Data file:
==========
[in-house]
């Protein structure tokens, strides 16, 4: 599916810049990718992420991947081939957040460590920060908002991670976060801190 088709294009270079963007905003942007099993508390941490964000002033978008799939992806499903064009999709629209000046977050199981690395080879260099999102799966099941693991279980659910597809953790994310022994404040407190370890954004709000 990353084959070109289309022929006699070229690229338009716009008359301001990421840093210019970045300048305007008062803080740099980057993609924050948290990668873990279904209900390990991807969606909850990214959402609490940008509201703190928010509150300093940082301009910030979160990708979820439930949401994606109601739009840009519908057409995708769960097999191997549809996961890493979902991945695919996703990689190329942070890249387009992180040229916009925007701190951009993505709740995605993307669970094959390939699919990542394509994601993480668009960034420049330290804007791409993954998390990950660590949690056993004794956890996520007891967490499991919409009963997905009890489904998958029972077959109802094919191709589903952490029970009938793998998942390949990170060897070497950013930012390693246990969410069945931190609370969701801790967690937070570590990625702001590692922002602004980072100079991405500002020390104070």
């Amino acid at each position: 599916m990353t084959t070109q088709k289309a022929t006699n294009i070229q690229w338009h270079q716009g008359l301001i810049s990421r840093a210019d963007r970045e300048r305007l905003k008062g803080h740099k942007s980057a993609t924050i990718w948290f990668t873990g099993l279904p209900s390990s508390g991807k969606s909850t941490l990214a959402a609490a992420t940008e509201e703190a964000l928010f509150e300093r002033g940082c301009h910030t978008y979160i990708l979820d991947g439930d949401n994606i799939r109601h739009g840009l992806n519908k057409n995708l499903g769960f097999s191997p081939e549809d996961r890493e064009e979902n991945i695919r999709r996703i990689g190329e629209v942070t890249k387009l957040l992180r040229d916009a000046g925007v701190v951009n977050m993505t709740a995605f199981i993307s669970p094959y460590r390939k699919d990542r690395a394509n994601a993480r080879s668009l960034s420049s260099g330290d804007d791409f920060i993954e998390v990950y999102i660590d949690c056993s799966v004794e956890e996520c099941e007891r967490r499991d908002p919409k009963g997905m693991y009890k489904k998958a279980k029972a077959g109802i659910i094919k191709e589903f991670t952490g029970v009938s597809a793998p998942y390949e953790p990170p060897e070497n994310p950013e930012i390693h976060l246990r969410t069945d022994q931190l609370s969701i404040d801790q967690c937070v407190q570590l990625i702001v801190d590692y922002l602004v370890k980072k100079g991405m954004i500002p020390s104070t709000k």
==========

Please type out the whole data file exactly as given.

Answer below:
[in-house]
């Protein structure tokens, strides 16, 4: 599916810049990718992420991947081939957040460590920060908002991670976060801190 088709294009270079963007905003942007099993508390941490964000002033978008799939992806499903064009999709629209000046977050199981690395080879260099999102799966099941693991279980659910597809953790994310022994404040407190370890954004709000 990353084959070109289309022929006699070229690229338009716009008359301001990421840093210019970045300048305007008062803080740099980057993609924050948290990668873990279904209900390990991807969606909850990214959402609490940008509201703190928010509150300093940082301009910030979160990708979820439930949401994606109601739009840009519908057409995708769960097999191997549809996961890493979902991945695919996703990689190329942070890249387009992180040229916009925007701190951009993505709740995605993307669970094959390939699919990542394509994601993480668009960034420049330290804007791409993954998390990950660590949690056993004794956890996520007891967490499991919409009963997905009890489904998958029972077959109802094919191709589903952490029970009938793998998942390949990170060897070497950013930012390693246990969410069945931190609370969701801790967690937070570590990625702001590692922002602004980072100079991405500002020390104070």
């Amino acid at each position: 599916m990353t084959t070109q088709k289309a022929t006699n294009i070229q690229w338009h270079q716009g008359l301001i810049s990421r840093a210019d963007r970045e300048r305007l905003k008062g803080h740099k942007s980057a993609t924050i990718w948290f990668t873990g099993l279904p209900s390990s508390g991807k969606s909850t941490l990214a959402a609490a992420t940008e509201e703190a964000l928010f509150e300093r002033g940082c301009h910030t978008y979160i990708l979820d991947g439930d949401n994606i799939r109601h739009g840009l992806n519908k057409n995708l499903g769960f097999s191997p081939e549809d996961r890493e064009e979902n991945i695919r999709r996703i990689g190329e629209v942070t890249k387009l957040l992180r040229d916009a000046g925007v701190v951009n977050m993505t709740a995605f199981i993307s669970p094959y460590r390939k699919d990542r690395a394509n994601a993480r080879s668009l960034s420049s260099g330290d804007d791409f920060i993954e998390v990950y999102i660590d949690c056993s799966v004794e956890e996520c099941e007891r967490r499991d908002p919409k009963g997905m693991y009890k489904k998958a279980k029972a077959g109802i659910i094919k191709e589903f991670t952490g029970v009938s597809a793998p998942y390949e953790p990170p060897e070497n994310p950013e930012i390693h976060l246990r969410t069945d022994q931190l609370s969701i404040d801790q967690c937070v407190q570590l990625i702001v801190d590692y922002l602004v370890k980072k100079g991405m954004i500002p020390s104070t709000k």